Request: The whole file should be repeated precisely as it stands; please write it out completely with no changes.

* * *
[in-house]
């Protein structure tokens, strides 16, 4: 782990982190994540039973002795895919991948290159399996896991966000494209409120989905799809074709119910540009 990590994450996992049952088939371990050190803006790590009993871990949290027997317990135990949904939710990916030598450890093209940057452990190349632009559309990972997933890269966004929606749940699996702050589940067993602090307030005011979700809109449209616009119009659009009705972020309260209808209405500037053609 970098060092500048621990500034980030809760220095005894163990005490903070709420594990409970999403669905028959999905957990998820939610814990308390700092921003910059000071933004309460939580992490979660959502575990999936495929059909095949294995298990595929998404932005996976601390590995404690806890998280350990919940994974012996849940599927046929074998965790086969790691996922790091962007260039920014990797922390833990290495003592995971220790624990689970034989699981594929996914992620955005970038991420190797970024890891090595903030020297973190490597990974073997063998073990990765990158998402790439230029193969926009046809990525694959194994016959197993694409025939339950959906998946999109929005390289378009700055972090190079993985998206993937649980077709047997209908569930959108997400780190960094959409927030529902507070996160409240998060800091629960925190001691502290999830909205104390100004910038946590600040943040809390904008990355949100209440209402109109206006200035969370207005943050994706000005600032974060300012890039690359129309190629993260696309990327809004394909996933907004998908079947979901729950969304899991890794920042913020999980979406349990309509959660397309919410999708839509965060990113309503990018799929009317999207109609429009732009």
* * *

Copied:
[in-house]
């Protein structure tokens, strides 16, 4: 782990982190994540039973002795895919991948290159399996896991966000494209409120989905799809074709119910540009 990590994450996992049952088939371990050190803006790590009993871990949290027997317990135990949904939710990916030598450890093209940057452990190349632009559309990972997933890269966004929606749940699996702050589940067993602090307030005011979700809109449209616009119009659009009705972020309260209808209405500037053609 970098060092500048621990500034980030809760220095005894163990005490903070709420594990409970999403669905028959999905957990998820939610814990308390700092921003910059000071933004309460939580992490979660959502575990999936495929059909095949294995298990595929998404932005996976601390590995404690806890998280350990919940994974012996849940599927046929074998965790086969790691996922790091962007260039920014990797922390833990290495003592995971220790624990689970034989699981594929996914992620955005970038991420190797970024890891090595903030020297973190490597990974073997063998073990990765990158998402790439230029193969926009046809990525694959194994016959197993694409025939339950959906998946999109929005390289378009700055972090190079993985998206993937649980077709047997209908569930959108997400780190960094959409927030529902507070996160409240998060800091629960925190001691502290999830909205104390100004910038946590600040943040809390904008990355949100209440209402109109206006200035969370207005943050994706000005600032974060300012890039690359129309190629993260696309990327809004394909996933907004998908079947979901729950969304899991890794920042913020999980979406349990309509959660397309919410999708839509965060990113309503990018799929009317999207109609429009732009």